• Providing compliments, making complaints or providing feedback on services or programs related to the grant application process.
  • Responding directly to a written request from a public office holder.
  • Communicating about the application of the grant requirements.
  • Making applications for a service, grant, or taking part in the formal application review or approval process.
  • Communicating about a personal matter unless it is for the special benefit of the individual, business or organization.

Important note: This Interpretation Bulletin provides information only and does not constitute legal advice.  For more information, please contact the Office of the Lobbyist Registrar by email at lobbyistregistrar@toronto.ca or call 416-338-5858 to speak to a Lobbyist Registry Advisor.

December 4, 2008

This bulletin is intended to assist lobbyists in conducting grass-roots campaigns.

What is a Grass-roots Campaign?

Grass-roots lobbying campaigns consist of appeals by a lobbyist to members of the public (or to members of an organization or special interest group) through the mass media or by direct communication.  The appeals seek to persuade members of the public to communicate directly with a public office holder in an attempt to place pressure on the public office holder to endorse a particular opinion or issue advocated by the lobbyist.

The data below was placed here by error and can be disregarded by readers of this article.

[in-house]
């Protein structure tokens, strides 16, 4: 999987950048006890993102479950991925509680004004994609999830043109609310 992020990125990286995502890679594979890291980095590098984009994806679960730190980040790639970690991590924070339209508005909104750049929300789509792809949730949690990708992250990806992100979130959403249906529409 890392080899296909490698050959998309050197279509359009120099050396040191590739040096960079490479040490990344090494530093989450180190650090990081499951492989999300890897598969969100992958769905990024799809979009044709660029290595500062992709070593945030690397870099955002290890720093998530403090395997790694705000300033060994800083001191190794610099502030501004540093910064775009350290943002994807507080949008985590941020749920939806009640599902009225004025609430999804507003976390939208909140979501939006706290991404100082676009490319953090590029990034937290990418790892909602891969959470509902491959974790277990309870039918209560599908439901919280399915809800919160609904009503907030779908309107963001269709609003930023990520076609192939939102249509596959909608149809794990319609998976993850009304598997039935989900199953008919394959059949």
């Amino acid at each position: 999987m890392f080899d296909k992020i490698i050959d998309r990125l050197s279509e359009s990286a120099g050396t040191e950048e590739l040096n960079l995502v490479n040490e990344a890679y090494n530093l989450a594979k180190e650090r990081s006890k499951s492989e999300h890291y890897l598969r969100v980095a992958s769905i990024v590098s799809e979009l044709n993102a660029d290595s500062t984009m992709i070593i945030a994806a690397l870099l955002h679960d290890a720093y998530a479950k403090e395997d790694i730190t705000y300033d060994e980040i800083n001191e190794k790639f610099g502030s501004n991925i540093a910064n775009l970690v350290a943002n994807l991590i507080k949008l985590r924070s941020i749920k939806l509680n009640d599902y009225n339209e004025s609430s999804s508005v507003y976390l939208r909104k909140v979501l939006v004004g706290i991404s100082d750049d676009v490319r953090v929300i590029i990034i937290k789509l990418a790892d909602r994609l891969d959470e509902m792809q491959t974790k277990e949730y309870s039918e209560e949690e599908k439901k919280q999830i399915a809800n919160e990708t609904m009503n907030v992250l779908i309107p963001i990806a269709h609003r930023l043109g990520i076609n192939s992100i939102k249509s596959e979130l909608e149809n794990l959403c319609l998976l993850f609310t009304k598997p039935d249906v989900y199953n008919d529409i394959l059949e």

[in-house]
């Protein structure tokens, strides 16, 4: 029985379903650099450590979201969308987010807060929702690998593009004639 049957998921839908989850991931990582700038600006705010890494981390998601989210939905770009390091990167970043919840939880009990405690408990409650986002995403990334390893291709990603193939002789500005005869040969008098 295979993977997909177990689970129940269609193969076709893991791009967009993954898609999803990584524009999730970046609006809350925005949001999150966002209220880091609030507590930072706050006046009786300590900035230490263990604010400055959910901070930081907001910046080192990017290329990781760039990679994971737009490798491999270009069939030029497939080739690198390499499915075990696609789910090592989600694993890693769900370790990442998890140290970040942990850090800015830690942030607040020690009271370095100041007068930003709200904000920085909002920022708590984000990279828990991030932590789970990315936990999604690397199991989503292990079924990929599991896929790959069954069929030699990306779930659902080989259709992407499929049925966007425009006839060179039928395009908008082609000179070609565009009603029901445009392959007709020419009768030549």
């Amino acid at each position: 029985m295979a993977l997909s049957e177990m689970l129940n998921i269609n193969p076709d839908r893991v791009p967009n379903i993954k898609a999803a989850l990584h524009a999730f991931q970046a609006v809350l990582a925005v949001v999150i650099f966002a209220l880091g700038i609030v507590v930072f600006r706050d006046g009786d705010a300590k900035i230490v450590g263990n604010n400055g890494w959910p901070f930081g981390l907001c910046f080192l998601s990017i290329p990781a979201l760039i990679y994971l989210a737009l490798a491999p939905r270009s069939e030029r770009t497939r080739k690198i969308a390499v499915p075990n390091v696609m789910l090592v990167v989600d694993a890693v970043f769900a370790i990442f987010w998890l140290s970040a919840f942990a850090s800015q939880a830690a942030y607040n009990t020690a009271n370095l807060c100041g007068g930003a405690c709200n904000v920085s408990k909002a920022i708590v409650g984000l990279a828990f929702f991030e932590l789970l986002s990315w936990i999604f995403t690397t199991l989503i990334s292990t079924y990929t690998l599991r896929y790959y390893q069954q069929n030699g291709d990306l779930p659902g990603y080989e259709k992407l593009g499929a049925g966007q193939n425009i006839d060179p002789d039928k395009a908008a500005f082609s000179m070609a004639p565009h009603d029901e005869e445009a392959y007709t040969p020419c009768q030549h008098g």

A grass-roots campaign is a form of indirect communication between a lobbyist and a public office holder, through the agency of those who respond to the campaign.

Approval of the Campaign is Necessary

Section 140-10.1 of the Lobbying By-law requires lobbyists to obtain the approval of the Lobbyist Registrar for the grass-roots campaign before launching the appeal to the public.  The Registrar may approve the campaign and extensions of it for up to two weeks.  Before approving a campaign or an extension of it, the Registrar may require additional information on the proposed grass-roots communication as necessary to provide for additional transparency in the use of this communication technique.

Communications with Public Office Holder by Members of the Public

Members of the public or target group of the campaign who communicate with a public office holder during the campaign or extension of it in response to the campaign do not need to register.